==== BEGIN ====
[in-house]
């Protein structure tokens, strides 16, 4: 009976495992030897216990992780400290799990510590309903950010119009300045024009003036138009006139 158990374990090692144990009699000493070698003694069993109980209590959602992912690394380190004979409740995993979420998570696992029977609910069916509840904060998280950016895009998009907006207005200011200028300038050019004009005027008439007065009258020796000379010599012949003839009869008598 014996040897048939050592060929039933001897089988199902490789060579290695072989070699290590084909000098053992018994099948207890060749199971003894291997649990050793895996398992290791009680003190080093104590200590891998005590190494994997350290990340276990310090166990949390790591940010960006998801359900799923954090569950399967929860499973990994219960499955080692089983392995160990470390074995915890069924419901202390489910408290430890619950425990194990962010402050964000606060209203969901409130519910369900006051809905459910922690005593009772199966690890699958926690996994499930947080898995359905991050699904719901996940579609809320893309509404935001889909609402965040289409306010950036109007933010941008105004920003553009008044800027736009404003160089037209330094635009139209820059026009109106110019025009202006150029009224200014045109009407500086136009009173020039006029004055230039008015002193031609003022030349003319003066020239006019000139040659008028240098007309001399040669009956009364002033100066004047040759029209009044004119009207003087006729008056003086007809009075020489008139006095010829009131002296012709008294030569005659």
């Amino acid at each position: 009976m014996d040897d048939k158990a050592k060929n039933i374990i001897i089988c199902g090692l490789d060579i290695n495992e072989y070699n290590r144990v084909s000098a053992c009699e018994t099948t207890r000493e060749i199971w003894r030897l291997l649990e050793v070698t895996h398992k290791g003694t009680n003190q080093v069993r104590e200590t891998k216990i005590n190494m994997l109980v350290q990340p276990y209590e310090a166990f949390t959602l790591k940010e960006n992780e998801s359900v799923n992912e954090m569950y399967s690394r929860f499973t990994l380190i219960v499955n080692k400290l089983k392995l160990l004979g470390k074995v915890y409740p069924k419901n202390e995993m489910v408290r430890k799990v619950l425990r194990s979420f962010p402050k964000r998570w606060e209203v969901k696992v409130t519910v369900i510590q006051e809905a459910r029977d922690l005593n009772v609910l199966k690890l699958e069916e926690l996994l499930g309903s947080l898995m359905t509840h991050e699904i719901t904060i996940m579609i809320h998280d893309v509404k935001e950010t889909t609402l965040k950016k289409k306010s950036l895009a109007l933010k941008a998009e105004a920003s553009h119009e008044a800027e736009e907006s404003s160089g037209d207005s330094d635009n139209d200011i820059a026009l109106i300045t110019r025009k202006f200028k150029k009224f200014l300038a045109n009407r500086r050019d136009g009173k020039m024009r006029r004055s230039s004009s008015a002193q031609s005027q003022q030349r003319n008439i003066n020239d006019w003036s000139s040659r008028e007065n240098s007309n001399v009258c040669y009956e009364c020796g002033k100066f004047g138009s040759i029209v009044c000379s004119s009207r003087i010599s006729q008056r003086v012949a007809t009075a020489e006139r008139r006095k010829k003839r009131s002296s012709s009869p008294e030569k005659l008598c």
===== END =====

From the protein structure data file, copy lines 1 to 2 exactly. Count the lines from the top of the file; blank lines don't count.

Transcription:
[in-house]
């Protein structure tokens, strides 16, 4: 009976495992030897216990992780400290799990510590309903950010119009300045024009003036138009006139 158990374990090692144990009699000493070698003694069993109980209590959602992912690394380190004979409740995993979420998570696992029977609910069916509840904060998280950016895009998009907006207005200011200028300038050019004009005027008439007065009258020796000379010599012949003839009869008598 014996040897048939050592060929039933001897089988199902490789060579290695072989070699290590084909000098053992018994099948207890060749199971003894291997649990050793895996398992290791009680003190080093104590200590891998005590190494994997350290990340276990310090166990949390790591940010960006998801359900799923954090569950399967929860499973990994219960499955080692089983392995160990470390074995915890069924419901202390489910408290430890619950425990194990962010402050964000606060209203969901409130519910369900006051809905459910922690005593009772199966690890699958926690996994499930947080898995359905991050699904719901996940579609809320893309509404935001889909609402965040289409306010950036109007933010941008105004920003553009008044800027736009404003160089037209330094635009139209820059026009109106110019025009202006150029009224200014045109009407500086136009009173020039006029004055230039008015002193031609003022030349003319003066020239006019000139040659008028240098007309001399040669009956009364002033100066004047040759029209009044004119009207003087006729008056003086007809009075020489008139006095010829009131002296012709008294030569005659």